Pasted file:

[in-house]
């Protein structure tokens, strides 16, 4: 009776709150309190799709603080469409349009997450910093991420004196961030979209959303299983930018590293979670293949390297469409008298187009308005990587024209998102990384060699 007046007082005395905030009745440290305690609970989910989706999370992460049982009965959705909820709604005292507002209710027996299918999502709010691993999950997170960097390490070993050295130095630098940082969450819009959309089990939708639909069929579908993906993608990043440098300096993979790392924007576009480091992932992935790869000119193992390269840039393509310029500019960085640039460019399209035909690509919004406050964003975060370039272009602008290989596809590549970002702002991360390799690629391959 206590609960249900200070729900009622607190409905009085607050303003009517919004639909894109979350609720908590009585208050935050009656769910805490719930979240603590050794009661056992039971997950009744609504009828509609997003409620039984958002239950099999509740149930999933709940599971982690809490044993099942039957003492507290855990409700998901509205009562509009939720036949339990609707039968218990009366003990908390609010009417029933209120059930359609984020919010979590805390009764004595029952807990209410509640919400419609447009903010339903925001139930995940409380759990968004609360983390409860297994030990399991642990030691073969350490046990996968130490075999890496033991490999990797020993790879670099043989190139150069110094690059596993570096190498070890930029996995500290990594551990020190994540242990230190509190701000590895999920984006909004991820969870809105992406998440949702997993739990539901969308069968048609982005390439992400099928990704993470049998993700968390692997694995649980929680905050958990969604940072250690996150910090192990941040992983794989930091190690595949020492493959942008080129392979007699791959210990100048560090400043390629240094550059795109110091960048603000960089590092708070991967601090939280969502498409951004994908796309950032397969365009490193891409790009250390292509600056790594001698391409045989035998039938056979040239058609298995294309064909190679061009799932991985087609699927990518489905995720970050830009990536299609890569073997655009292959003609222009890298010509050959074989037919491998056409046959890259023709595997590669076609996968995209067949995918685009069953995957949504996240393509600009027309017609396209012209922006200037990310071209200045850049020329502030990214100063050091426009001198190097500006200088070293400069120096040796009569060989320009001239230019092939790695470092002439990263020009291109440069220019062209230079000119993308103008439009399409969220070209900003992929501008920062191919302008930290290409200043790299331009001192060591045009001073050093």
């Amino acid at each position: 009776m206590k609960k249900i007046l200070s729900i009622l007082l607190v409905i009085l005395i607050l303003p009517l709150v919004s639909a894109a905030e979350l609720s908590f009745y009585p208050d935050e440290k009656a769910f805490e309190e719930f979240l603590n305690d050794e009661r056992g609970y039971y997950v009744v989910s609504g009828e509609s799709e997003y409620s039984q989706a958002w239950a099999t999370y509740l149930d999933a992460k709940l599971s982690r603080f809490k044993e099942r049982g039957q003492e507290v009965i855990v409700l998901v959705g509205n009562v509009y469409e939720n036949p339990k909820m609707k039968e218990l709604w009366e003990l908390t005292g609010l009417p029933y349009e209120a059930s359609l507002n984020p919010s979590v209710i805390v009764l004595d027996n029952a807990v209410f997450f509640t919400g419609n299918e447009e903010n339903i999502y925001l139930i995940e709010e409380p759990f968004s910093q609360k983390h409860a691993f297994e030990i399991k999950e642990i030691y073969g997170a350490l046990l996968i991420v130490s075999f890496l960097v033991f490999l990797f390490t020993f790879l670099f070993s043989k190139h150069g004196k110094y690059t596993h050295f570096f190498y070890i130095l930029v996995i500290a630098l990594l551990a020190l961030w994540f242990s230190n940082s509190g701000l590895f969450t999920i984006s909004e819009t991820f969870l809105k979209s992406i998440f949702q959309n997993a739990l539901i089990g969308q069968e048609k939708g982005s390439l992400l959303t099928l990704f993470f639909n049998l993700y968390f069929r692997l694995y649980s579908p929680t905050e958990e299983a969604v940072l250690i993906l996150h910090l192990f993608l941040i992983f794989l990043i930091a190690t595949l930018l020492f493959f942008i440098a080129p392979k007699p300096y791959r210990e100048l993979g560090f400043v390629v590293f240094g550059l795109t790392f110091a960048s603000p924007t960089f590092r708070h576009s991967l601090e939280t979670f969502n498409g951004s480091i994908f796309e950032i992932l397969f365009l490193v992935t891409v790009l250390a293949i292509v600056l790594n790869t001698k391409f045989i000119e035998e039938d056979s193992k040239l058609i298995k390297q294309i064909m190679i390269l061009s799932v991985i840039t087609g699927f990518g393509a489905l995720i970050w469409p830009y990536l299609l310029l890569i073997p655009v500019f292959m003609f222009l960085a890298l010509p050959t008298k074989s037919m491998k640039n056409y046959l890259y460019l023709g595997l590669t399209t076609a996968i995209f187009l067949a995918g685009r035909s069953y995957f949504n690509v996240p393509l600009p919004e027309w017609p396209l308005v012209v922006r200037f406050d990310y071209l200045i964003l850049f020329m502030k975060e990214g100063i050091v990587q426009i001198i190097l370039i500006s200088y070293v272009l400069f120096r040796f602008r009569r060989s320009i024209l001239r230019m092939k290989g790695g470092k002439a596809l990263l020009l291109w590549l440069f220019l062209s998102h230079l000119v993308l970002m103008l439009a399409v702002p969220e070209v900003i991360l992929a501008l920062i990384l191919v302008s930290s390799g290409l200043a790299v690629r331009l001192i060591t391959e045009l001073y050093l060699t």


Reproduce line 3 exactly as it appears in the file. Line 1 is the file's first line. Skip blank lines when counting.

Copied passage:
């Amino acid at each position: 009776m206590k609960k249900i007046l200070s729900i009622l007082l607190v409905i009085l005395i607050l303003p009517l709150v919004s639909a894109a905030e979350l609720s908590f009745y009585p208050d935050e440290k009656a769910f805490e309190e719930f979240l603590n305690d050794e009661r056992g609970y039971y997950v009744v989910s609504g009828e509609s799709e997003y409620s039984q989706a958002w239950a099999t999370y509740l149930d999933a992460k709940l599971s982690r603080f809490k044993e099942r049982g039957q003492e507290v009965i855990v409700l998901v959705g509205n009562v509009y469409e939720n036949p339990k909820m609707k039968e218990l709604w009366e003990l908390t005292g609010l009417p029933y349009e209120a059930s359609l507002n984020p919010s979590v209710i805390v009764l004595d027996n029952a807990v209410f997450f509640t919400g419609n299918e447009e903010n339903i999502y925001l139930i995940e709010e409380p759990f968004s910093q609360k983390h409860a691993f297994e030990i399991k999950e642990i030691y073969g997170a350490l046990l996968i991420v130490s075999f890496l960097v033991f490999l990797f390490t020993f790879l670099f070993s043989k190139h150069g004196k110094y690059t596993h050295f570096f190498y070890i130095l930029v996995i500290a630098l990594l551990a020190l961030w994540f242990s230190n940082s509190g701000l590895f969450t999920i984006s909004e819009t991820f969870l809105k979209s992406i998440f949702q959309n997993a739990l539901i089990g969308q069968e048609k939708g982005s390439l992400l959303t099928l990704f993470f639909n049998l993700y968390f069929r692997l694995y649980s579908p929680t905050e958990e299983a969604v940072l250690i993906l996150h910090l192990f993608l941040i992983f794989l990043i930091a190690t595949l930018l020492f493959f942008i440098a080129p392979k007699p300096y791959r210990e100048l993979g560090f400043v390629v590293f240094g550059l795109t790392f110091a960048s603000p924007t960089f590092r708070h576009s991967l601090e939280t979670f969502n498409g951004s480091i994908f796309e950032i992932l397969f365009l490193v992935t891409v790009l250390a293949i292509v600056l790594n790869t001698k391409f045989i000119e035998e039938d056979s193992k040239l058609i298995k390297q294309i064909m190679i390269l061009s799932v991985i840039t087609g699927f990518g393509a489905l995720i970050w469409p830009y990536l299609l310029l890569i073997p655009v500019f292959m003609f222009l960085a890298l010509p050959t008298k074989s037919m491998k640039n056409y046959l890259y460019l023709g595997l590669t399209t076609a996968i995209f187009l067949a995918g685009r035909s069953y995957f949504n690509v996240p393509l600009p919004e027309w017609p396209l308005v012209v922006r200037f406050d990310y071209l200045i964003l850049f020329m502030k975060e990214g100063i050091v990587q426009i001198i190097l370039i500006s200088y070293v272009l400069f120096r040796f602008r009569r060989s320009i024209l001239r230019m092939k290989g790695g470092k002439a596809l990263l020009l291109w590549l440069f220019l062209s998102h230079l000119v993308l970002m103008l439009a399409v702002p969220e070209v900003i991360l992929a501008l920062i990384l191919v302008s930290s390799g290409l200043a790299v690629r331009l001192i060591t391959e045009l001073y050093l060699t």